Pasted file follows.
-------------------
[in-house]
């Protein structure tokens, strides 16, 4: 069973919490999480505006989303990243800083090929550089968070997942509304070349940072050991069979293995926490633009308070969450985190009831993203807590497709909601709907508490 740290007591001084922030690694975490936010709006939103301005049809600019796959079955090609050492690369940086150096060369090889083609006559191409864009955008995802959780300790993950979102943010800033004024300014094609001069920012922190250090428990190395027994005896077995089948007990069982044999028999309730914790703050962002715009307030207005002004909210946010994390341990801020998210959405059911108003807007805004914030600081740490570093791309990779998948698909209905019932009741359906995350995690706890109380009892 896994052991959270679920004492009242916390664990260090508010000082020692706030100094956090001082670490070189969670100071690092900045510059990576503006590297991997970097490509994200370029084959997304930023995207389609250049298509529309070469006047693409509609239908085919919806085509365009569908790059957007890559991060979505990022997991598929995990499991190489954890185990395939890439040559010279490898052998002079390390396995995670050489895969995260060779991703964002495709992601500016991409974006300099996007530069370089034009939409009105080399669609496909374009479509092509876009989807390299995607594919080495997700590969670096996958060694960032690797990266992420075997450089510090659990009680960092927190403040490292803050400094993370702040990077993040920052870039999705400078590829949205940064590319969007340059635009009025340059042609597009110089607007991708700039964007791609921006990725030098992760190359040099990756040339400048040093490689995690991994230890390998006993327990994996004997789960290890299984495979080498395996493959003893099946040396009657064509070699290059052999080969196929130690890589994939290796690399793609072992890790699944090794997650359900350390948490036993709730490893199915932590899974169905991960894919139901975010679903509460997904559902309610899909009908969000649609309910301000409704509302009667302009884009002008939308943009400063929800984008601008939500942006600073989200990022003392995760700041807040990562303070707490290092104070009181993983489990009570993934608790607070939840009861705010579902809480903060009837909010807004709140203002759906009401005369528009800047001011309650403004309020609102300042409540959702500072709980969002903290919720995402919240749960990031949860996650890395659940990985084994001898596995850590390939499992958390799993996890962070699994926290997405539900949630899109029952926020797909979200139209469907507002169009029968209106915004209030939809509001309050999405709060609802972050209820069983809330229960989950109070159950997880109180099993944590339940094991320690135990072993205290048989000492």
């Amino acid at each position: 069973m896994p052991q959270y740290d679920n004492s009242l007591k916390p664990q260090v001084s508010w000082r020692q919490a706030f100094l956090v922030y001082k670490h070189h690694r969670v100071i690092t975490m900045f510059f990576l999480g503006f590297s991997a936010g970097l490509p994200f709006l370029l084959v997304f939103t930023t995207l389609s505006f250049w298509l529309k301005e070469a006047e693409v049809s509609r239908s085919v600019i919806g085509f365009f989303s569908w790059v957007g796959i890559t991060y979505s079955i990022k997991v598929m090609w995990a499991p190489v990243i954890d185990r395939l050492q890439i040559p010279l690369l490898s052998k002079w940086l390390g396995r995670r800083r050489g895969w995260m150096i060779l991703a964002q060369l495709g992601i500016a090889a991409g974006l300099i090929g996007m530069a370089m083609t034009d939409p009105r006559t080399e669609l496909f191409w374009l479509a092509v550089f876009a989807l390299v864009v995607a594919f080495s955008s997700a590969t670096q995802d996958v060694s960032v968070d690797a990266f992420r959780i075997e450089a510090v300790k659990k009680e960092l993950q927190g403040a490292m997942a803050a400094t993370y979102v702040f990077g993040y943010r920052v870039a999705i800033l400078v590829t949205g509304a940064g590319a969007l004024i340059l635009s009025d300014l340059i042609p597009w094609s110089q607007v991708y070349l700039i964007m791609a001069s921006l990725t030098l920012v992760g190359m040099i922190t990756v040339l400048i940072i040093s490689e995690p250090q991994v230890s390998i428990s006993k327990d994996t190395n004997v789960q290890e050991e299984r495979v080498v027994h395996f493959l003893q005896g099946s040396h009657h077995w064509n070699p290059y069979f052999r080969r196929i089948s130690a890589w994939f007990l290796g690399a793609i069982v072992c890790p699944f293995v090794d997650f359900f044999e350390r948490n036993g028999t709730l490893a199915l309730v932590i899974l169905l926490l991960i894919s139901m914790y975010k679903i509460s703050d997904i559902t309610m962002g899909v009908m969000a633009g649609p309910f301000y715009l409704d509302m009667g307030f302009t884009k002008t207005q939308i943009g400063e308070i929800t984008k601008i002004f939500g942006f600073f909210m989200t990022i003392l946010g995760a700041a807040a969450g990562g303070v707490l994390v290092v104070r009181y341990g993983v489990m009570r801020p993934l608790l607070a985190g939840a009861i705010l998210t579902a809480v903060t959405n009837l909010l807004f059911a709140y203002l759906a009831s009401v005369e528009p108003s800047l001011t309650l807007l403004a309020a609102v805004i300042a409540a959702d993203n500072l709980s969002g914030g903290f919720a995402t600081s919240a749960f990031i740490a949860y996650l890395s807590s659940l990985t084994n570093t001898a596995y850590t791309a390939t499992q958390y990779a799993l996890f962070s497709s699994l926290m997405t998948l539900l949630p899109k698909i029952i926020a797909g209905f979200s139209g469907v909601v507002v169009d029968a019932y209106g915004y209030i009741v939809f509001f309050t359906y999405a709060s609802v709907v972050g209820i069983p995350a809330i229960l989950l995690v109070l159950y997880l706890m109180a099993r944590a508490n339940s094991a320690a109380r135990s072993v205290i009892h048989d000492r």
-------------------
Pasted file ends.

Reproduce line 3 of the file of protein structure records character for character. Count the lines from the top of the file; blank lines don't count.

């Amino acid at each position: 069973m896994p052991q959270y740290d679920n004492s009242l007591k916390p664990q260090v001084s508010w000082r020692q919490a706030f100094l956090v922030y001082k670490h070189h690694r969670v100071i690092t975490m900045f510059f990576l999480g503006f590297s991997a936010g970097l490509p994200f709006l370029l084959v997304f939103t930023t995207l389609s505006f250049w298509l529309k301005e070469a006047e693409v049809s509609r239908s085919v600019i919806g085509f365009f989303s569908w790059v957007g796959i890559t991060y979505s079955i990022k997991v598929m090609w995990a499991p190489v990243i954890d185990r395939l050492q890439i040559p010279l690369l490898s052998k002079w940086l390390g396995r995670r800083r050489g895969w995260m150096i060779l991703a964002q060369l495709g992601i500016a090889a991409g974006l300099i090929g996007m530069a370089m083609t034009d939409p009105r006559t080399e669609l496909f191409w374009l479509a092509v550089f876009a989807l390299v864009v995607a594919f080495s955008s997700a590969t670096q995802d996958v060694s960032v968070d690797a990266f992420r959780i075997e450089a510090v300790k659990k009680e960092l993950q927190g403040a490292m997942a803050a400094t993370y979102v702040f990077g993040y943010r920052v870039a999705i800033l400078v590829t949205g509304a940064g590319a969007l004024i340059l635009s009025d300014l340059i042609p597009w094609s110089q607007v991708y070349l700039i964007m791609a001069s921006l990725t030098l920012v992760g190359m040099i922190t990756v040339l400048i940072i040093s490689e995690p250090q991994v230890s390998i428990s006993k327990d994996t190395n004997v789960q290890e050991e299984r495979v080498v027994h395996f493959l003893q005896g099946s040396h009657h077995w064509n070699p290059y069979f052999r080969r196929i089948s130690a890589w994939f007990l290796g690399a793609i069982v072992c890790p699944f293995v090794d997650f359900f044999e350390r948490n036993g028999t709730l490893a199915l309730v932590i899974l169905l926490l991960i894919s139901m914790y975010k679903i509460s703050d997904i559902t309610m962002g899909v009908m969000a633009g649609p309910f301000y715009l409704d509302m009667g307030f302009t884009k002008t207005q939308i943009g400063e308070i929800t984008k601008i002004f939500g942006f600073f909210m989200t990022i003392l946010g995760a700041a807040a969450g990562g303070v707490l994390v290092v104070r009181y341990g993983v489990m009570r801020p993934l608790l607070a985190g939840a009861i705010l998210t579902a809480v903060t959405n009837l909010l807004f059911a709140y203002l759906a009831s009401v005369e528009p108003s800047l001011t309650l807007l403004a309020a609102v805004i300042a409540a959702d993203n500072l709980s969002g914030g903290f919720a995402t600081s919240a749960f990031i740490a949860y996650l890395s807590s659940l990985t084994n570093t001898a596995y850590t791309a390939t499992q958390y990779a799993l996890f962070s497709s699994l926290m997405t998948l539900l949630p899109k698909i029952i926020a797909g209905f979200s139209g469907v909601v507002v169009d029968a019932y209106g915004y209030i009741v939809f509001f309050t359906y999405a709060s609802v709907v972050g209820i069983p995350a809330i229960l989950l995690v109070l159950y997880l706890m109180a099993r944590a508490n339940s094991a320690a109380r135990s072993v205290i009892h048989d000492r």